Based upon resource modeling, additional wind resources cannot be added for a net benefit and, therefore, would require the use of RESA funds in order to be acquired, Burke reported. Furthermore, acquiring RECs based on the 2013 through 2016 solar framework is not the most cost-effective use of RESA funds. These RECs would cost between $84.72 per REC for the 2013 framework to $74.05 per REC for the 2016 framework and would require a total expenditure of $14,829,279. Therefore, wind energy is the most cost-effective approach for meeting the Black Hills’ eligible energy needs.
The company collects a 2% surcharge from its customers to provide the RESA funds. This is the maximum amount the company can collect because of the 2% retail rate impact limitation under the RES Rules. All of the company’s RESA revenues in 2013 through 2017 will be needed to pay for the existing REC obligations, program costs, interest on the negative RESA balance, and to pay down the RESA balance debt. No RESA Revenues will be available to acquire additional eligible energy resources until late 2017, Burke wrote.
Although no additional retail renewable distributed generation can be added for a net benefit and there is already a negative balance in the RESA, the company proposes a 2013-2014 solar program utilizing the unsubscribed capacity left over from the 2011 and 2012 solar programs. The company previously proposed to spend a specified amount to fund the 2011 and 2012 solar programs and the commission approved those proposals. The company is still willing to fund the unsubscribed capacity from the 2011 and 2012 solar programs to provide a 2013 and 2014 solar program. This proposal will slow the retirement of the negative RESA deficit, but not by a significant amount, Burke wrote. This proposal will allow a solar program to continue in the company’s service territory and will also allow for the addition of a community solar gardens program starting in 2014.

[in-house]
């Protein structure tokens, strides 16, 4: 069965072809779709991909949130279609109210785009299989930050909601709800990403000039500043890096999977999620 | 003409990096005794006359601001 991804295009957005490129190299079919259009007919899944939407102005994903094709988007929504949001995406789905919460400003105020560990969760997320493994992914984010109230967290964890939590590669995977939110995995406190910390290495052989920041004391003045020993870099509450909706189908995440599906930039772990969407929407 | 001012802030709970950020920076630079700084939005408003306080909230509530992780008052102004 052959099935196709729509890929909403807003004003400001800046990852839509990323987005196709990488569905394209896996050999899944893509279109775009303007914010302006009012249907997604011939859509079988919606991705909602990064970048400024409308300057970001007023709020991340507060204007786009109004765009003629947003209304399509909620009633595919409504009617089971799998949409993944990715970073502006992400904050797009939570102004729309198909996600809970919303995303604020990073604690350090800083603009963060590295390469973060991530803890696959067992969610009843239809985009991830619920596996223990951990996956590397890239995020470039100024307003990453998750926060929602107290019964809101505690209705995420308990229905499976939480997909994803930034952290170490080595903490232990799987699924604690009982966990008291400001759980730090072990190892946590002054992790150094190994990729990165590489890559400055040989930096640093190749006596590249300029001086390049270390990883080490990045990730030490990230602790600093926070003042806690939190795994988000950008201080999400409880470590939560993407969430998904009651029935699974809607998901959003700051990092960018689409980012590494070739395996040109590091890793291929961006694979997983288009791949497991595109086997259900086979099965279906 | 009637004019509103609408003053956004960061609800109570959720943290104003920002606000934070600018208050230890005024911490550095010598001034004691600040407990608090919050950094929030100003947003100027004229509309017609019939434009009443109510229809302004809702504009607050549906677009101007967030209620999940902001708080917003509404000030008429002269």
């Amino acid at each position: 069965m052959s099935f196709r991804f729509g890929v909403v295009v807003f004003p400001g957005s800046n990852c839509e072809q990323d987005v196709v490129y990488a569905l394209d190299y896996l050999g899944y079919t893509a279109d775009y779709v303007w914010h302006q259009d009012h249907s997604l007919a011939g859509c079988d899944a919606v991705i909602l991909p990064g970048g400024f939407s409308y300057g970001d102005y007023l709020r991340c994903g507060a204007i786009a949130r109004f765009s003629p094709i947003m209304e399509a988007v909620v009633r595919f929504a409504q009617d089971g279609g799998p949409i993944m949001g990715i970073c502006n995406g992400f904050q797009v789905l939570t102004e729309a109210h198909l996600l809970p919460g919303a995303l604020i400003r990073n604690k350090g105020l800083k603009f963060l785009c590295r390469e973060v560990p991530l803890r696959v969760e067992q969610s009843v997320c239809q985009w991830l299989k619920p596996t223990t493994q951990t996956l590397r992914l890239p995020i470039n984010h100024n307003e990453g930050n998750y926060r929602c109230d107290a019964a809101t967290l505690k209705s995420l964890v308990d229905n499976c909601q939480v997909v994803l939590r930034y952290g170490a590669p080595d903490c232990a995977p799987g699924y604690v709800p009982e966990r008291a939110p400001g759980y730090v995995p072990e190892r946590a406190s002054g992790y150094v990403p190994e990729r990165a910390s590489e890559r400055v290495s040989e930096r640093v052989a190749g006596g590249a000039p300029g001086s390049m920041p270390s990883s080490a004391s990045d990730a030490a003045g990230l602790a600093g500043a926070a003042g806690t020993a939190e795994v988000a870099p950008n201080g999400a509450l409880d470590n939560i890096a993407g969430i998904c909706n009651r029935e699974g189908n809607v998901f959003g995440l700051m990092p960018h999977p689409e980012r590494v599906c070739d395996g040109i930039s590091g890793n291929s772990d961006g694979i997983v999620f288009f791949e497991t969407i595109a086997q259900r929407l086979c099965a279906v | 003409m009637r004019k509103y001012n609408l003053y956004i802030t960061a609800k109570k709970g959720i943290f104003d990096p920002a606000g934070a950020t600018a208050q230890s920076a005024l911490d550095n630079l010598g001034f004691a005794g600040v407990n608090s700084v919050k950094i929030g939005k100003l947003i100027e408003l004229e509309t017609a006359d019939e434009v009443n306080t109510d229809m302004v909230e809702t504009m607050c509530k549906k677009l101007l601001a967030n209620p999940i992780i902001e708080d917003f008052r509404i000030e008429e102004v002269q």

Charles Gray employed by Black Hills/Colorado Electric Utility as a Senior Regulatory Analyst, testified that the company is proposing a limited solar program for 2013 consisting of 120 kW of the unsubscribed capacity left from the 2011 solar program. The company’s experience with the 2011 and 2012 solar programs indicates that certain programs have very low customer interest, he noted.
For the 2013 solar program, the company proposes to allocate 120 kW of the unsubscribed capacity from the 2011 solar program. The company is proposing that any unsubscribed funding from the 2013 solar program be carried forward into 2014 in addition to the community solar gardens program. Therefore, unlike the 2011 and 2012 solar programs, if there is any unsubscribed capacity from the 2013 solar program as of the first day of the fourth quarter of 2013, the company is not proposing to reallocate the capacity to other categories. The company is proposing a community solar gardens program for 2014 of 120 kW of unsubscribed capacity from the 2011 solar program.